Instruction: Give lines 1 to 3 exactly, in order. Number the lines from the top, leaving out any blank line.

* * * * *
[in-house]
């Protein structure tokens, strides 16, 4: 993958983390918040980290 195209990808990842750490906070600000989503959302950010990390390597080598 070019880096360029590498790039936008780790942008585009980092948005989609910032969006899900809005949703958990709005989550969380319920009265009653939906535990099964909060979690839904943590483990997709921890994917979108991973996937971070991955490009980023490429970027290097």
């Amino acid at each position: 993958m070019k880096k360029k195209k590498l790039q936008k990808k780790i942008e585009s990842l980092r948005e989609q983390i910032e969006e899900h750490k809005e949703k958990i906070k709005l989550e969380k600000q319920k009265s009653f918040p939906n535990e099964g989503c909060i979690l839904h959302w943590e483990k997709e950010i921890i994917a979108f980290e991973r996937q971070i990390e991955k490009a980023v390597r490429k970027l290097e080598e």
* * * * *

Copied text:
[in-house]
């Protein structure tokens, strides 16, 4: 993958983390918040980290 195209990808990842750490906070600000989503959302950010990390390597080598 070019880096360029590498790039936008780790942008585009980092948005989609910032969006899900809005949703958990709005989550969380319920009265009653939906535990099964909060979690839904943590483990997709921890994917979108991973996937971070991955490009980023490429970027290097």
């Amino acid at each position: 993958m070019k880096k360029k195209k590498l790039q936008k990808k780790i942008e585009s990842l980092r948005e989609q983390i910032e969006e899900h750490k809005e949703k958990i906070k709005l989550e969380k600000q319920k009265s009653f918040p939906n535990e099964g989503c909060i979690l839904h959302w943590e483990k997709e950010i921890i994917a979108f980290e991973r996937q971070i990390e991955k490009a980023v390597r490429k970027l290097e080598e």